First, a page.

Guest Post: E.R. Murray on Bullying and Hope in CARAMEL HEARTS

August 1, 2016 | Caramel Hearts by E.R. Murray is published by Alma Books. RRP $19.99, available now.

 

Delightful E R Murray

 

Last week I posted a review of the YA novel, CARAMEL HEARTS by E. R. Murray. Today I warmly welcome Elizabeth to LOVEthatBOOK to guest post about one of the themes in her novel  – bullying.

As a teacher it’s something I’ve unfortunately seen first hand, and as a kid, it was something I experienced myself, so this post from E. R. Murray is a brilliant insight into the thinking behind her characters and how they behave.

 

(If you missed my review of CARAMEL HEARTS, you can find it here.)


About Caramel Hearts: Liv Bloom’s life is even more complicated than that of your average fourteen-year-old: her father walked out on the family when she was young, her mother is in a recovery centre for alcoholics, and her older sister is struggling to step into Mum’s shoes. Structured around real cake recipes, Caramel Hearts is a coming-of-age novel about love, disappointment and hope, and discovering the true value of friends and family, no matter how dysfunctional they are.

I wanted Caramel Hearts to resonate with anyone who has experienced any of the issues that Liv and her friends/family go through – such as the effects of addiction on a family unit, trying to navigate the world without money, friendship shifts and bullying. I decided to touch upon bullying because it is a very real issue, particularly during teenage years, with far-reaching consequences for the victims. And not only are the victims affected; the bystanders and loved ones who don’t know how to deal with or stop the bullying suffer repercussions too.

The teenage years are fraught with emotion and anxiety, and although it is during these years that we are forming our opinions and personalities, it’s a really difficult time to navigate. Although as teens we feel adult and ready for responsibilities, people aren’t quite ready to listen to us – we don’t yet have a voice – and this can lead to all kinds of frustrations.

Bullying is particularly fraught; how exactly do you get a bully off your back? Or off someone else’s? Do you fight back or ignore? Tell someone in authority or pretend it’s not happening? Taking any form of action, or even inaction, may make matters worse – it’s a truly terrifying situation and the overriding feeling is one of helplessness.

Initially, the main character in Caramel Hearts, Liv, looks on as her friend Sarah is the target of a bully’s attentions. We see Liv trying to deal with this and help in the best way she can, with little success. But when Liv becomes the victim, we see a shift in her understanding of what bullying means, of how it feels.

The bully, Maddy ‘Mad Dog’ Delaney, is a nasty piece of work, but I believe that people are inherently good and no one sets out to be cruel. A variety of factors affect people’s personalities such as poverty, life experiences, medical conditions and trauma. People are complex. People are not good or bad. They’re a mixture of all things, multi-faceted and changeable. And so, it was important to me to show Mad Dog in different lights.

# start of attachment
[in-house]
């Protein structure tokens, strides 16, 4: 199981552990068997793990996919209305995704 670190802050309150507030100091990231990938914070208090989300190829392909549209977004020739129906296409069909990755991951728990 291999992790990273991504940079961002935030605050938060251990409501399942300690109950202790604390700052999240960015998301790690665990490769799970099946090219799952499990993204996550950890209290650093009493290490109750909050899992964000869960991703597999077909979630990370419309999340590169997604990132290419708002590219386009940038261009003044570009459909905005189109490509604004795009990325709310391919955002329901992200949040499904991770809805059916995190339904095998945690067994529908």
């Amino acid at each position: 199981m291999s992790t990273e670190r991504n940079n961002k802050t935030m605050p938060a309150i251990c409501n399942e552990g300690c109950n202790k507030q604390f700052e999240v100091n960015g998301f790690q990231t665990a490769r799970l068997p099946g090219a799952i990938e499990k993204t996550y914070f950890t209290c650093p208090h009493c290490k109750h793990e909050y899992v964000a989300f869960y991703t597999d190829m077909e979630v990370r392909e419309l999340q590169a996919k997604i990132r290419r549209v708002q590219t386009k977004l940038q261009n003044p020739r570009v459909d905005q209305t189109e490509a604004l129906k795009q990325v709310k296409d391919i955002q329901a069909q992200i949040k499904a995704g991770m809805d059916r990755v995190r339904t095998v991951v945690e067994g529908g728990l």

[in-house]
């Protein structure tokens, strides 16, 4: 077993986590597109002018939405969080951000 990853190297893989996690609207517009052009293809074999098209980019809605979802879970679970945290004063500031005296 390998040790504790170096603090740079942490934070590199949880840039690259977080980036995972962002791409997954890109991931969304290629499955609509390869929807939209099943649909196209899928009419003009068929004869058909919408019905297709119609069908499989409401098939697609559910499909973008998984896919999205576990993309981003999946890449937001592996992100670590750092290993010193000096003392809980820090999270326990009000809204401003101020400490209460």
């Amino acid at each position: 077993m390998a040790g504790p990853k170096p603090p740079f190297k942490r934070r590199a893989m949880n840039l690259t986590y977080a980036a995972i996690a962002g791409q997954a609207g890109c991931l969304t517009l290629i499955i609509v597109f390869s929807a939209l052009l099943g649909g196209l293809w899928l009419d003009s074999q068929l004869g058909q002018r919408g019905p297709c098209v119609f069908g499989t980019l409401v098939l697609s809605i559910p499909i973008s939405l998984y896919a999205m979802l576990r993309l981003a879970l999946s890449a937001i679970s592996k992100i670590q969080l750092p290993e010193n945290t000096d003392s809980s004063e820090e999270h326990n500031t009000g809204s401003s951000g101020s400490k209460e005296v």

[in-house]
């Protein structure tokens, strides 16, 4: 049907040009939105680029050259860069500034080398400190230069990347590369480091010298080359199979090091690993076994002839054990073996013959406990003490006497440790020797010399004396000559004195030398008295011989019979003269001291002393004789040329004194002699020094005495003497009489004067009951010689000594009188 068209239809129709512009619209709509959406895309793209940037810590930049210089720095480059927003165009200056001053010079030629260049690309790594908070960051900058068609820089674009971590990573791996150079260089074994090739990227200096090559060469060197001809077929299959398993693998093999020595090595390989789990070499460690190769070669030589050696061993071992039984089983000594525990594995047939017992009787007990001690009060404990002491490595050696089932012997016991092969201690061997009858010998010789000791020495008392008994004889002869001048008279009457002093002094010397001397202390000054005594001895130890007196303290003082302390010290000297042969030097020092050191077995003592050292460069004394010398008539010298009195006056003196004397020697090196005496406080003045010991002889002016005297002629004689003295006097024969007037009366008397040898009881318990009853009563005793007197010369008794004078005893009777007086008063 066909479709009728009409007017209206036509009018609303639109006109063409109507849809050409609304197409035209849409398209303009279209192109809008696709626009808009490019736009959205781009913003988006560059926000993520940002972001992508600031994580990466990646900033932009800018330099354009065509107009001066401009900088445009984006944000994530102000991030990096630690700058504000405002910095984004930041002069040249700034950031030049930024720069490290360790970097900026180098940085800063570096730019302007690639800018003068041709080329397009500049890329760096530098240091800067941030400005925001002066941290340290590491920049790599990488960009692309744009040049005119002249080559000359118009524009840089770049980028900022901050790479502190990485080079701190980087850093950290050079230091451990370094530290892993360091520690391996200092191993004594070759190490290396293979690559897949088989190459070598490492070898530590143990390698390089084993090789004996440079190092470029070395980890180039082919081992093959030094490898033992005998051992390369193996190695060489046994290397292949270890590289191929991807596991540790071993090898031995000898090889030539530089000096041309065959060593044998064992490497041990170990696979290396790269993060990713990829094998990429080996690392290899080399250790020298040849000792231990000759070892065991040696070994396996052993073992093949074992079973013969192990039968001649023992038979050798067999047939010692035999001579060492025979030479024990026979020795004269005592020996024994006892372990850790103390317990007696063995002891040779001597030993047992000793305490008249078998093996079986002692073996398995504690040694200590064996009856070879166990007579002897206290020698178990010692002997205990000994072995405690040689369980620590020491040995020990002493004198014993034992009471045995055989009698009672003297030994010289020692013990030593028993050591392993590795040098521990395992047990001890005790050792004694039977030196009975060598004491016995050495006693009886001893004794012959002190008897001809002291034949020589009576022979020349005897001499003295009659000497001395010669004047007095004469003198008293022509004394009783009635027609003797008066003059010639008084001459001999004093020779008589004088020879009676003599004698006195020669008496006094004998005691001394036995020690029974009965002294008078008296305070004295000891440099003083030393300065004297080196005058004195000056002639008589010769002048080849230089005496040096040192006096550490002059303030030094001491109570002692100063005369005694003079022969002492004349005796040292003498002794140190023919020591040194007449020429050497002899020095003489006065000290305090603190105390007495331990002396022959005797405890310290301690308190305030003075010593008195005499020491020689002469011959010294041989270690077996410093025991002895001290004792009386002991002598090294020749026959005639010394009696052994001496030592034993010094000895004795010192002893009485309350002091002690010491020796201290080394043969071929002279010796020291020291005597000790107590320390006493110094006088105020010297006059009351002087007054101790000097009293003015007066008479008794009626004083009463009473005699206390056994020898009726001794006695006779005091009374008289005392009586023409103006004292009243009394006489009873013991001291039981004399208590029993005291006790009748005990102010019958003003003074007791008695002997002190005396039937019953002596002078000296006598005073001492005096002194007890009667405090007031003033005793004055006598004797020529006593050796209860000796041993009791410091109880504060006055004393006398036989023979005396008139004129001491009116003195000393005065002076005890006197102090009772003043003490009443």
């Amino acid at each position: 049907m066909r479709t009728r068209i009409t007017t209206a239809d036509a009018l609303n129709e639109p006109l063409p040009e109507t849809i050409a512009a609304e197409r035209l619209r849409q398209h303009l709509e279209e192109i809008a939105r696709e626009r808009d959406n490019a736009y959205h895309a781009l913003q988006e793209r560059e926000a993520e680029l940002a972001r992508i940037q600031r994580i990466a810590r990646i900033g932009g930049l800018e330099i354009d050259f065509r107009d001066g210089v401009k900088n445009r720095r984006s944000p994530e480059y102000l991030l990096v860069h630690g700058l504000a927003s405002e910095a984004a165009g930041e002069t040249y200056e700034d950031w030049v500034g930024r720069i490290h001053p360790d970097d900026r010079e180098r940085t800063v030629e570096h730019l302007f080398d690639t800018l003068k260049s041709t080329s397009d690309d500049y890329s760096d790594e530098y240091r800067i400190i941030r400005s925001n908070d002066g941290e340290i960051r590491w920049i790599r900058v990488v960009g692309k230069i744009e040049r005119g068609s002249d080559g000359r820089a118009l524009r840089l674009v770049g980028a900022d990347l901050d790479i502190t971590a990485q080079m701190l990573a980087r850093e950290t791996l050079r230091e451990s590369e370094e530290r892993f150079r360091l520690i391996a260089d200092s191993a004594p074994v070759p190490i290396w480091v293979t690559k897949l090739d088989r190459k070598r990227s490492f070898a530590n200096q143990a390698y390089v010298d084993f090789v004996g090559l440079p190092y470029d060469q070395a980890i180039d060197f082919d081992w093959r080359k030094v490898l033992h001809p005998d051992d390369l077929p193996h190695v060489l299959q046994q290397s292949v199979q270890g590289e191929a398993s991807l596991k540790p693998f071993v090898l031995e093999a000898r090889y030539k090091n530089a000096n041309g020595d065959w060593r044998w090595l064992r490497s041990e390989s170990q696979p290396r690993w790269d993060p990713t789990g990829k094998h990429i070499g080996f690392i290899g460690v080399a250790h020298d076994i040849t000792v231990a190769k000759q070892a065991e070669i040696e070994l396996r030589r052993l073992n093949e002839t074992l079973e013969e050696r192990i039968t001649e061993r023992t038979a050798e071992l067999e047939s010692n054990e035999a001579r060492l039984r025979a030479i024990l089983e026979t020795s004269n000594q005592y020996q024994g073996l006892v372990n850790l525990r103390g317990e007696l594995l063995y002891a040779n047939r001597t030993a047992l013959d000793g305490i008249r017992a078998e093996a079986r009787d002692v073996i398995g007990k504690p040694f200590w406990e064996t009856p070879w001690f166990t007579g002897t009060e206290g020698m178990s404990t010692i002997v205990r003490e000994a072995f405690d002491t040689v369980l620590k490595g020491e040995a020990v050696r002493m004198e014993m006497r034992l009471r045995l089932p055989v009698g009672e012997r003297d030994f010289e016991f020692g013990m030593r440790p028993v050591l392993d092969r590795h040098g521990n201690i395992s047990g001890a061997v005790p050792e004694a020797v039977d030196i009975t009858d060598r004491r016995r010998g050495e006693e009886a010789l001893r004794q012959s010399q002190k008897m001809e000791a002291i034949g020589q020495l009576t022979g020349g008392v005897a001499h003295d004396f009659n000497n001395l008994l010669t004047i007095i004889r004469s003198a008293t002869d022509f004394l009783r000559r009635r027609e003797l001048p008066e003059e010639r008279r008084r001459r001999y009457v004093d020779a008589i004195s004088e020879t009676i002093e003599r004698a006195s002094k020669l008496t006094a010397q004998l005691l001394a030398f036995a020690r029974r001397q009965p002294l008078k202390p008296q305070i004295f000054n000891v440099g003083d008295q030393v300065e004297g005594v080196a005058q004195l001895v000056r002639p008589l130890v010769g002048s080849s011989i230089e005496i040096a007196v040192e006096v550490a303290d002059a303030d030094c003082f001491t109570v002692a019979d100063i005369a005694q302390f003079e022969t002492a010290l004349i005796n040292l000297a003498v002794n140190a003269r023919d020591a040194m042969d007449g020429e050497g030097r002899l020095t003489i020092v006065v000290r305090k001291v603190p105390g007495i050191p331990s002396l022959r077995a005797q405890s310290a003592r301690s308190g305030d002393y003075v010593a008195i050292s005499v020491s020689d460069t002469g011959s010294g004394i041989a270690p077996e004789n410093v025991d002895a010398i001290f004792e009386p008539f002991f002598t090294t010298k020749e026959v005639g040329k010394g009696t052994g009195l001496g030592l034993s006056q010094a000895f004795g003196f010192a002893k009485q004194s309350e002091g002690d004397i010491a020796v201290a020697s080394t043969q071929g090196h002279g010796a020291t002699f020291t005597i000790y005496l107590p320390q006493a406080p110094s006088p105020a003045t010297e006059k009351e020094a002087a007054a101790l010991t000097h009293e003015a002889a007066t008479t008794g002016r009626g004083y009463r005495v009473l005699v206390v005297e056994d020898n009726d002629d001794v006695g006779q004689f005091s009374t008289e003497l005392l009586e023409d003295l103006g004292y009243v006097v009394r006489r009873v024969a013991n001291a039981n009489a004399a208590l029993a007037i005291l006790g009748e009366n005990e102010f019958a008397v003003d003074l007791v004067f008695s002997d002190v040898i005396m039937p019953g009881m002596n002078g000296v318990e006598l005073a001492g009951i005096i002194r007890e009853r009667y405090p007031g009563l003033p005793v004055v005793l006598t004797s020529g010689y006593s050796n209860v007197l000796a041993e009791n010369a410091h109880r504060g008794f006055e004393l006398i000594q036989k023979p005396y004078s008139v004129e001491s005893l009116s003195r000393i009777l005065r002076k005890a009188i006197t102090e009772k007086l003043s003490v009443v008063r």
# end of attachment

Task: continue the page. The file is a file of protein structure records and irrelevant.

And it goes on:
Just like Liv, Maddy has a hard life and is trying to find her way in the world. I purposely give the reader a glimpse of that world – not enough to detract from Liv’s story, but enough to give an idea of Maddy’s troubles. And although the reader will not be able to accept Maddy’s behaviour, I hope they can see where it might stem from, and perhaps feel some sympathy.

Another important aspect that was a must for Caramel Hearts was a sense of hope. Having grown up in a family affected by addiction, and attended a school fraught with bullying, I know that in these kind of situations, your only weapon is hope.

Hope allows you to see that life can be different, that challenges can be overcome, that there might be more to the world than your own enclosed situation. Hope gives you something to strive for. Whatever challenges we face, we can’t forcibly alter the people around us, no matter how hard we try, but we can look at our own behaviour and make decisions to improve things – even small steps can make huge difference. Hope enables us to do this.

For Liv, hope lies in her friendships and in the handwritten cookbook that she discovers; the recipes give her something she can be good at, a focus, but also provide a connection to her mum while she tries to dry out in a recovery centre. For Maddy, it’s a very different situation. Can she see a different way to be? Does she feel hope? I have my own thoughts on this but I believe writers should trust their readers – and so, I’ll leave that for the reader to decide.

ABOUT E.R. MURRAY:

Elizabeth Rose Murray lives in West Cork, Ireland, where she fishes, grows her own vegetables and enjoys outdoor adventures. Her debut, The Book of Learning: Nine Lives Trilogy 1 is the Dublin UNESCO Citywide Read for 2016. Caramel Hearts is her first book for young adults. Elizabeth loves travel, and has taught creative writing in schools around the world, including Cambodia. While travelling, Elizabeth also parachuted out of an aeroplane, swam with sharks and stingrays, and ate lots of insects. You can contact Elizabeth via her website www.ermurray.com, Twitter @ERMurray, instagram and Facebook.

2 Responses to Guest Post: E.R. Murray on Bullying and Hope in CARAMEL HEARTS

  1. An interesting post Mel. Love the concept of the cooking book providing the positive side of what is potentially a confronting story.

    • LOVEthatBOOK says:

      Thanks for your comment, Dianne! You’re right; the recipe book is essential to understanding the kind of mother the girls used to have, but can’t remember themselves and to let the reader have some empathy for her, confusion too. You would love this book, I think.

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